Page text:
ISET Economist Blog

A blog about economics in the South Caucasus.

World of EconoBlogs

Another Friday – and more interesting links from your EJ[1] Giorgi.

1.  David Glasner along with Paul Krugman discusses, whether Milton Friedman was really a closet Keynesian. What a pity Freud didn’t live to see this discussion.

2.  Interesting link from Michael Fuenfzig – would Georgians really save more if the Georgian language didn’t have an explicit future tense? I doubt that – we already live as if there is no tomorrow!

3.  Mark Perry shows once again that markets can be in everything – this time he discovers professional line-standers. Although he talks about lines to congressional and judicial hearings, I can guess that they work the most in March and in October – when new iPads and iPhones are due. Boy, they must love Apple.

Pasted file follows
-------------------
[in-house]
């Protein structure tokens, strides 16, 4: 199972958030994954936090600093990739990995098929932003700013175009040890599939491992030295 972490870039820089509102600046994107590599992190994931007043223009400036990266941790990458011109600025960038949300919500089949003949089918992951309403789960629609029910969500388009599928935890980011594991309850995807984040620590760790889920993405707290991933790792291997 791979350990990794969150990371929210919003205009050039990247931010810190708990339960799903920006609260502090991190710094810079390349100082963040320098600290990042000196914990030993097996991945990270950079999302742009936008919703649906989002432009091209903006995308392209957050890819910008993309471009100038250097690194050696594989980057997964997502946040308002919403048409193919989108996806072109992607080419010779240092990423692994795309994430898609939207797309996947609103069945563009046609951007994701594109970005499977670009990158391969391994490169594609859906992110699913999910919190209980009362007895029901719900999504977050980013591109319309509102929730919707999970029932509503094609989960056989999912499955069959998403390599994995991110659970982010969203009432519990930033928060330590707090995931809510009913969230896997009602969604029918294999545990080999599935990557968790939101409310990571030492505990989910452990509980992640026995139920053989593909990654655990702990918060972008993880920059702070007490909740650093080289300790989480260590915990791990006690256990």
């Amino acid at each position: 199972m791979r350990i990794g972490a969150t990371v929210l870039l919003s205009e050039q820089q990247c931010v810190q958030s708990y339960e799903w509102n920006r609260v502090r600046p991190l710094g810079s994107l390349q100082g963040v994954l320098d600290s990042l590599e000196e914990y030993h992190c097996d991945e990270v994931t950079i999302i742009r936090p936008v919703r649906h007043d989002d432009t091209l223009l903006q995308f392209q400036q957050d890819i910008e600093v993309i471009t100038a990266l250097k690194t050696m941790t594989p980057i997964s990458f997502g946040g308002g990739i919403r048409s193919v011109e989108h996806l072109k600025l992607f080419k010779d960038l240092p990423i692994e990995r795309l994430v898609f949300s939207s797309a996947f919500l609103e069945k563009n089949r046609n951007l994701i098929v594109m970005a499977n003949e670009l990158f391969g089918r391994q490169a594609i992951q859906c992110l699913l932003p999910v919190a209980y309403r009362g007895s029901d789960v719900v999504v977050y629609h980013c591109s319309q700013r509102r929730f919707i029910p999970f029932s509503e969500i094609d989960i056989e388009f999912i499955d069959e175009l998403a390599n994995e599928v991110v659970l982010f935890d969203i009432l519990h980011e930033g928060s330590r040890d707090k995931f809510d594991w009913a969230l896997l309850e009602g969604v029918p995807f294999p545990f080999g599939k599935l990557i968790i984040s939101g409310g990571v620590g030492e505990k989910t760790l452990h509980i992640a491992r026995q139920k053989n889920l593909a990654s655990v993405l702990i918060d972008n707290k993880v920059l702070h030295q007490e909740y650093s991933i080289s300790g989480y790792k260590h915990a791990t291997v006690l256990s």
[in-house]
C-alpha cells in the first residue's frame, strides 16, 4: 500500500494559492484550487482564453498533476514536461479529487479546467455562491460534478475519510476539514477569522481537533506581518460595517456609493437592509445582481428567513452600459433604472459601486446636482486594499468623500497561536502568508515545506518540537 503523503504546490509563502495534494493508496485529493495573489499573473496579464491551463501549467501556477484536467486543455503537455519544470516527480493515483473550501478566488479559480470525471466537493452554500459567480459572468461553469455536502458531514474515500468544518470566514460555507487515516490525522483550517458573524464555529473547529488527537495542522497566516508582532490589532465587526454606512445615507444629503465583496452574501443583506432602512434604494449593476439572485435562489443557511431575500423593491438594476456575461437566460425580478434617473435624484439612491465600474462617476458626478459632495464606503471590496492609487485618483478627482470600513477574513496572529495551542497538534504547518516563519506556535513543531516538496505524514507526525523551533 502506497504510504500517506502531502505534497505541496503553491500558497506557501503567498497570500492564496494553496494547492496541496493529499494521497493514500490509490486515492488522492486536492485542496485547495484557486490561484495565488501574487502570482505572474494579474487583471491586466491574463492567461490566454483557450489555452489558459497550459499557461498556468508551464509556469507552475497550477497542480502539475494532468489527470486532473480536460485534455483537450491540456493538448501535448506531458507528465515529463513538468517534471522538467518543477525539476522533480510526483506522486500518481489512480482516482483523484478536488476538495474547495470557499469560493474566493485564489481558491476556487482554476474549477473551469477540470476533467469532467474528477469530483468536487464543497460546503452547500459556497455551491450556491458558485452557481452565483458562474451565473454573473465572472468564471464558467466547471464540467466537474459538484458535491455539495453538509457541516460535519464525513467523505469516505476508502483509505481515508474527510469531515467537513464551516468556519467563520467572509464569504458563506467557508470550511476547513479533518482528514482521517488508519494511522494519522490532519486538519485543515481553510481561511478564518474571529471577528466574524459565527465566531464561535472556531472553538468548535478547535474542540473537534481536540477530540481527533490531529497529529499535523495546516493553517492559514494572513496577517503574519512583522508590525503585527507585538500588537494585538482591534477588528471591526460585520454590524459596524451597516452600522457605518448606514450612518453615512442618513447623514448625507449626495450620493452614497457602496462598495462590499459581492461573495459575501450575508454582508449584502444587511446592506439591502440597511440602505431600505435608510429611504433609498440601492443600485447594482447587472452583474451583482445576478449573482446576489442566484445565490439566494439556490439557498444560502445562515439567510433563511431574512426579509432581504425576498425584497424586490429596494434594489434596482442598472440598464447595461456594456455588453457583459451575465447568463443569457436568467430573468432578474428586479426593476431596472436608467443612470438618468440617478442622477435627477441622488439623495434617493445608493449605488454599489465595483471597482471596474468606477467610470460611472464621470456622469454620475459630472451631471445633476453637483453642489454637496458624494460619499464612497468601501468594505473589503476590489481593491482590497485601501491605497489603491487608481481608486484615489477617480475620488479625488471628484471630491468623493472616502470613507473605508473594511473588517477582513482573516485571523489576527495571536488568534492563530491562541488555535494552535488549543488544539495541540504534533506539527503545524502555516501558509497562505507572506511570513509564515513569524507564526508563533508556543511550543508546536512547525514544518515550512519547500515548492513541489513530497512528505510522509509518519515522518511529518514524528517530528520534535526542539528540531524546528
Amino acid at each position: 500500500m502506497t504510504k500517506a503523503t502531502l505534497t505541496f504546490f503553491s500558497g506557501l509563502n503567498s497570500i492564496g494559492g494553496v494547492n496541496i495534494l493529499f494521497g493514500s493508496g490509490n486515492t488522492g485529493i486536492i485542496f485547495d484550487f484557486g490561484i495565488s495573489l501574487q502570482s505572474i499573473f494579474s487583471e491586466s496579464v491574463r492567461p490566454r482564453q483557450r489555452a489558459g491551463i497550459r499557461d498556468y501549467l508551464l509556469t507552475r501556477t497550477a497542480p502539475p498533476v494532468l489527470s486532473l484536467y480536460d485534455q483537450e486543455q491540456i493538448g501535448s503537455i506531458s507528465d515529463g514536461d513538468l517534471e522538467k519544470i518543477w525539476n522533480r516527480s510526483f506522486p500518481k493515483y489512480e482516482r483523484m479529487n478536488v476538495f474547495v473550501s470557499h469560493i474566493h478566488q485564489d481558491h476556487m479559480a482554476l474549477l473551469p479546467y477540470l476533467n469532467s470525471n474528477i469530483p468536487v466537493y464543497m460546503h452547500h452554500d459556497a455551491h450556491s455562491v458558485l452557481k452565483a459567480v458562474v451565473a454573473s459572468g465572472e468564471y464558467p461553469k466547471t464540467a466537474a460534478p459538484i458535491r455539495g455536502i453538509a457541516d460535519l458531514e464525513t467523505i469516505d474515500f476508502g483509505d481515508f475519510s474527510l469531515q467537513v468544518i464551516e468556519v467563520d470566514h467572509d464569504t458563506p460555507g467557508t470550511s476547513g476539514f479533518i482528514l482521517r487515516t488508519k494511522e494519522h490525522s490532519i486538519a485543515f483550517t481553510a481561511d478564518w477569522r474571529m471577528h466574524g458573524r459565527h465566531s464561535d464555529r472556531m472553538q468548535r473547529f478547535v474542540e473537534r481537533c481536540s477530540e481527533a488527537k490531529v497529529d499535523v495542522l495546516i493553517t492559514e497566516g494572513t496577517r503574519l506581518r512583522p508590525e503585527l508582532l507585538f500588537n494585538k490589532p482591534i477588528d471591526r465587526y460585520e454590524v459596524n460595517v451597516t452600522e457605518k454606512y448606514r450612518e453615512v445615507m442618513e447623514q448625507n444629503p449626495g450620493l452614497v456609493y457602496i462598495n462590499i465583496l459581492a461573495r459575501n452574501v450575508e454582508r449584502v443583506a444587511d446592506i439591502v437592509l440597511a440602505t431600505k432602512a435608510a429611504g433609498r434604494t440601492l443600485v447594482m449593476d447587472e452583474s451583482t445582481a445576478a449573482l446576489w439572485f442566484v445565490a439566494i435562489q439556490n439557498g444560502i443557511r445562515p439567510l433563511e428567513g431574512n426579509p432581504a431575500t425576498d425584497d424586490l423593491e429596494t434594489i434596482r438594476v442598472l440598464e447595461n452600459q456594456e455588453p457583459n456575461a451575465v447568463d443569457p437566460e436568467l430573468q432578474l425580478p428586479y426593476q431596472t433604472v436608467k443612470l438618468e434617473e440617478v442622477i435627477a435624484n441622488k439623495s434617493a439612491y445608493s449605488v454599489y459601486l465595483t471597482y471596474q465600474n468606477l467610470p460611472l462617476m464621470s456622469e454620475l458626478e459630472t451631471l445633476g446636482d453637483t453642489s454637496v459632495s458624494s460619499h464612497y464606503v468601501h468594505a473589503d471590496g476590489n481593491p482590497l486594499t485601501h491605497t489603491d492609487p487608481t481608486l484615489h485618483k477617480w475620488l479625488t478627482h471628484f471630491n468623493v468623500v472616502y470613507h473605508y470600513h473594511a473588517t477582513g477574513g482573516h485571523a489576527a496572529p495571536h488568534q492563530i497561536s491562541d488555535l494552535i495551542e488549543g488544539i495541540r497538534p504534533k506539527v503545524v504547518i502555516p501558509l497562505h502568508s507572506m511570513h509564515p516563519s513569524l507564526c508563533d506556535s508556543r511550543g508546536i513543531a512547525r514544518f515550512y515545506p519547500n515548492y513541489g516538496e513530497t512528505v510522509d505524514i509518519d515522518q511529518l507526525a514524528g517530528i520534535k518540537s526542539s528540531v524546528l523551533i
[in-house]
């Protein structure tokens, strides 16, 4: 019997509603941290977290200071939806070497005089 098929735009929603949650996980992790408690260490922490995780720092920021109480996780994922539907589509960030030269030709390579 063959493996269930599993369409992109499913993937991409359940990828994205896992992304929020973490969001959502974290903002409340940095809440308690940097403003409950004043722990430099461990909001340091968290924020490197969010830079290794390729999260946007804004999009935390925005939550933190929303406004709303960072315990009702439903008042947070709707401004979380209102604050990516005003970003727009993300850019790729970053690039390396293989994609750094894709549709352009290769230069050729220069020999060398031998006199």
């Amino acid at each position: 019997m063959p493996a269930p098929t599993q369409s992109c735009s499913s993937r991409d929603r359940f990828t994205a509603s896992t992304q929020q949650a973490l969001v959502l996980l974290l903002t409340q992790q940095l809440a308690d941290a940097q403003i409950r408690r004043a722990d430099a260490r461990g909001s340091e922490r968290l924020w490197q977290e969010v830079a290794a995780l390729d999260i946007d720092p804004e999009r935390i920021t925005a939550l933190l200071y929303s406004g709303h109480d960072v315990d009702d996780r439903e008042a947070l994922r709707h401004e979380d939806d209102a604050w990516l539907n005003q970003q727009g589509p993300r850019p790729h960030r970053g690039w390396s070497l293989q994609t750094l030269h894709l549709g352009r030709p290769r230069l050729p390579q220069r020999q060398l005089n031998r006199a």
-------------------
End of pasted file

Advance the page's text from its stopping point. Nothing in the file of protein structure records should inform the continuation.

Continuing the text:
4.  Econbrowser discusses a new and interesting paper by Stock and Watson on the channels of the 2007-2009 recession. The comments there are interesting as well.

5.  Megan McArdle from the Atlantic talks about whether one of the libertarians’ dreams – private free-market roads – are really achievable in a truly libertarian way.

6.  Karl Smith from the Modeled Behaviour compares the last two US recessions.

7.  Gizmodo has a quite long but, in my opinion, a must-read Case against Google.

8.  An important guide for any prospective PhD student (ISET students, I’m talking to you!). It is Australian-based but the general principles remain the same in Georgia, I think.

9.  Especially for Zak – what do string theory and DSGE have in common. Yes, you’re right – they both are failures. In a way.

10.  And some more on DSGE and microfoundations from my neck of the woods this time – microfoundations and Central Banks.

11.  Martin Wolf from the FT talks about the interest rates and capital flows. Do read.

12.  And finally, a nice advice from Worthwhile Canadian Initiative on how to explain PPP together with the difference between conditional and unconditional forecasts. Very neat!

[1] As in DJ, only for economists.

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Thursday, 29 October 2020

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